WAYNE GUILFOYLE: “We haven’t raised taxes and that’s a good thing, and we’re still running this operation somewhat in budget. If we continue, where it falls is one of the lowest (millage rates) in the state of Georgia and that says a lot.”

JOE JACKSON: “We haven’t raised the millage rate and we’re trying to live within our budget.”

GRADY SMITH: “I would like to see us do better. Looking at our sheriff, public safety and infrastructure, I think we could do better with a revenue tax of 2 cents on the dollar. I don’t want to do anything with property taxes anymore.”

WHAT THEY’RE SAYING ABOUT REVITALIZATION

MATT AITKEN: “We’re making strides on it because of what’s going on with the TEE Center coming on, and a lot of the activities going on at the riverfront and Laney-Walker; that’s going to spur on other activities.”

JOE BOWLES: “We’re doing great things in certain areas, but we’ve completely neglected other areas.”

JERRY BRIGHAM: “Augusta has spent and is spending millions of dollars on revitalization and has little to show for it. The developers of this community know how to turn farmland into houses, but that’s about all they know how to do. Augusta’s commissioners are not as good as the developers at rebuilding neighborhoods.”

WAYNE GUILFOYLE: “They are definitely putting money into revitalization. The (Laney-Walker) overlay is a good thing as long as it’s done right. I’ve got to give kudos to Chester Wheeler. In the Gordon Highway area, we need to focus on that and get rid of these dilapidated houses in our district and the rest of Augusta, but there’s only so much you can do with the money you have.”

JOE JACKSON: “With the money that’s been earmarked for Laney-Walker and Bethlehem, it ought to be a showpiece. It seems like everything’s concentrated downtown, when we ought to look at the needs of the people across the area, the revitalization of everywhere.”

GRADY SMITH: “As in anything, I think we can do better. We’re on the right track, there are some areas that are blighted that are being cleaned up, such as the Laney-Walker and Bethlehem houses being built … also the cleanup along Milledgeville Road and the Hyde Park area. I think we’re kind of on track, but not exactly where I’d want to be.”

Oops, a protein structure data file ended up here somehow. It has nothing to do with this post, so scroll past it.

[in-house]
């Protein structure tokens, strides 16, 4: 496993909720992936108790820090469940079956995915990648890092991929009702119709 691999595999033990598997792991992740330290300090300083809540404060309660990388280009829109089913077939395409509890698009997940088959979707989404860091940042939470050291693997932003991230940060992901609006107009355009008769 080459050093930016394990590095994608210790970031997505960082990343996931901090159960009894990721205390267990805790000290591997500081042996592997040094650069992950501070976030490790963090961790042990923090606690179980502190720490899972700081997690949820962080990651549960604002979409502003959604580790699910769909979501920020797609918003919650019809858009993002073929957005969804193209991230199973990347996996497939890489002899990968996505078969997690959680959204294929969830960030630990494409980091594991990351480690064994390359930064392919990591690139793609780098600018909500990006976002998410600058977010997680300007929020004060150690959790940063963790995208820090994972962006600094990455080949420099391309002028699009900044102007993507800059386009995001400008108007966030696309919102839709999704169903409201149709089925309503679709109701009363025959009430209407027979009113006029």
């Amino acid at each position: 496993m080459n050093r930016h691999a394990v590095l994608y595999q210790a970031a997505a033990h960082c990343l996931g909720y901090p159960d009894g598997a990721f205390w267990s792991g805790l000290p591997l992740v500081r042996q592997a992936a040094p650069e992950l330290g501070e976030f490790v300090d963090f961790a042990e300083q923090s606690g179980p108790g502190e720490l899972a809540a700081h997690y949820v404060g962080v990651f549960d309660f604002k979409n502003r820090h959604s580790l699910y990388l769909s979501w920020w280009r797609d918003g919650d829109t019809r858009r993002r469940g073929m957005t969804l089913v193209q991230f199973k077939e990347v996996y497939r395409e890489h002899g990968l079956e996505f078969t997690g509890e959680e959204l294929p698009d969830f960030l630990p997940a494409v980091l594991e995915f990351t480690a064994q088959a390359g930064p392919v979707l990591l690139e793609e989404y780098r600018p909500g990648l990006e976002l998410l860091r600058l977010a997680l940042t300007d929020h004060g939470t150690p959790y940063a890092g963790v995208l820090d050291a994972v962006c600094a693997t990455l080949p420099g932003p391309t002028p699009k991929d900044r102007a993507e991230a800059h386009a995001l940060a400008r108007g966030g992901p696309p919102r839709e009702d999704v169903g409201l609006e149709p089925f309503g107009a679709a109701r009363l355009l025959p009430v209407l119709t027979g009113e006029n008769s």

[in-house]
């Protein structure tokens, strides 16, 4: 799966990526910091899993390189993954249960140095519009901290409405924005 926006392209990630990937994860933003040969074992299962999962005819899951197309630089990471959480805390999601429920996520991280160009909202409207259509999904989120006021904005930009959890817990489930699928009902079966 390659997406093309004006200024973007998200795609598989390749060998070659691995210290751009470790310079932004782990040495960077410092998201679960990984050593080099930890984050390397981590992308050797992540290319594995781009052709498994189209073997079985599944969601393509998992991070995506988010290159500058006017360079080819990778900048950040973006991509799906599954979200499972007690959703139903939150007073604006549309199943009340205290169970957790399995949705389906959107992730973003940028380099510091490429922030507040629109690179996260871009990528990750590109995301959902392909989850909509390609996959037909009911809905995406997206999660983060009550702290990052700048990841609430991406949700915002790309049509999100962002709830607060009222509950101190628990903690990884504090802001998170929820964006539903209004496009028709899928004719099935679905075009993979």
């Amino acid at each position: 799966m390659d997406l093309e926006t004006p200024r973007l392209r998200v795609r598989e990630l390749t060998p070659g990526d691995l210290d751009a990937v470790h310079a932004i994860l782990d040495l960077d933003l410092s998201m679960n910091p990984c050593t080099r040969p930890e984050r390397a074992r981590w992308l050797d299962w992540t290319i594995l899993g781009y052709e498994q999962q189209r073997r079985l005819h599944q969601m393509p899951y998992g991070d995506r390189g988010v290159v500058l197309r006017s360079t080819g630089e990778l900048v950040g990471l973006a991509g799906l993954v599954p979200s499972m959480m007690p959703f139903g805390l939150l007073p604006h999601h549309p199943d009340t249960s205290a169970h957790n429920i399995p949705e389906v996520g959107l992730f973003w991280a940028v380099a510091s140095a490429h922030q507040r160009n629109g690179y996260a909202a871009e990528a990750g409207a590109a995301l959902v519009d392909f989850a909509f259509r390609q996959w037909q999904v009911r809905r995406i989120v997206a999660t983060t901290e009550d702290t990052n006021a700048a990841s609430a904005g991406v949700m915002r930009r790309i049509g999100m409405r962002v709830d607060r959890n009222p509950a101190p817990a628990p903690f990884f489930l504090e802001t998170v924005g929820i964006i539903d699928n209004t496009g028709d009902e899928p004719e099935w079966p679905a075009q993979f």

WHAT THEY’RE SAYING ABOUT MANAGEMENT

MATT AITKEN: “I think there’s room for improvement in management. Anytime you have people in positions for a lot of years, sometimes change doesn’t come well. When we look at our gateway structure, we haven’t sorted that out as far as management. There’s a sign plan in place, the CVB just hasn’t been funded yet.”

JOE BOWLES: “We’ve definitely got some departments and areas that do a great job, and others that could use some improvement. Overall, the citizens that I represent feel that it’s decent, feel that people put forth an effort, but also realize some people don’t understand what their roles are.”

JERRY BRIGHAM: “The senior staff of Augusta government does a great job of running the day-to-day of Augusta. The commission is a policy-setting group and should not be into the day-to-day management of Augusta.”

WAYNE GUILFOYLE: “When I look at the administrator as well as the department heads and the money they get paid to do their jobs, I expect them to carry out their functions with accuracy and keep their budgets in line. There was a big issue with the personnel manual and it caused a division within our commission, but without structure you cannot have success and you’ve got to be able to hold people accountable.”

JOE JACKSON: “Due to the fact that we’ve reorganized and the areas that people got reassigned and department heads that took on new duties turned into not really knowing what your next goal is. Management overall is an A, but when you get down to some of the department areas, we can do a lot better.

GRADY SMITH: “I like Fred … When everyone’s working together it’ll work a lot smoother. We’ve got to quit nitpicking everything that’s done, and do what’s best for the majority all around, not just a few districts here and there. A lot of times it takes more effort to keep a ship on course when you’re dealing with short money.”

WHAT THEY’RE SAYING ABOUT EFFICIENCY

MATT AITKEN: “People in positions get comfortable in jobs. We’re creatures of habit; we get comfortable with the status quo.”

JOE BOWLES: “Privatization of the transit department is going to save us $400,000 a year and that’s just getting rid of personnel that sit around and don’t do much. That’s the difference between government and private entities. Private entities don’t pay people to do nothing, but the government seems to.”

JERRY BRIGHAM: “I believe as a whole the commission would like to see Augusta be more efficient, but we seem to want to do things the way we always have without looking for ways to improve the efficiency.”

WAYNE GUILFOYLE: “The government is so top-heavy. Departments like engineering and IT are being efficient. The animal control director proved her weight in gold on the budget. She saved the county money by cutting overtime and this is what I would expect from other directors.”

JOE JACKSON: “Everybody needs to get on the good foot; do the right thing. Be accountable for your position and your job. Be honest and fair. Give the many eight hours’ work for eight hours’ pay. You look at people who know how to bypass the GPS system; they’re spending more time for evil than good. Instead of taking 15 smoke breaks in an hour, take one smoke break an hour. The old adage is just ‘look busy;’ those days have come and gone.”

GRADY SMITH: “I do see that we could streamline a little more; we could look at some areas and equipment and personnel and run a lot of these areas more like private enterprise. You don’t have all the people standing around; you can work and get the job done. Once you get everybody moving in the right direction, you don’t need a lot of them.”

Comments (13) Add comment
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Asitisinaug
3
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Asitisinaug 01/01/12 - 05:08 am
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Really? Not even worth a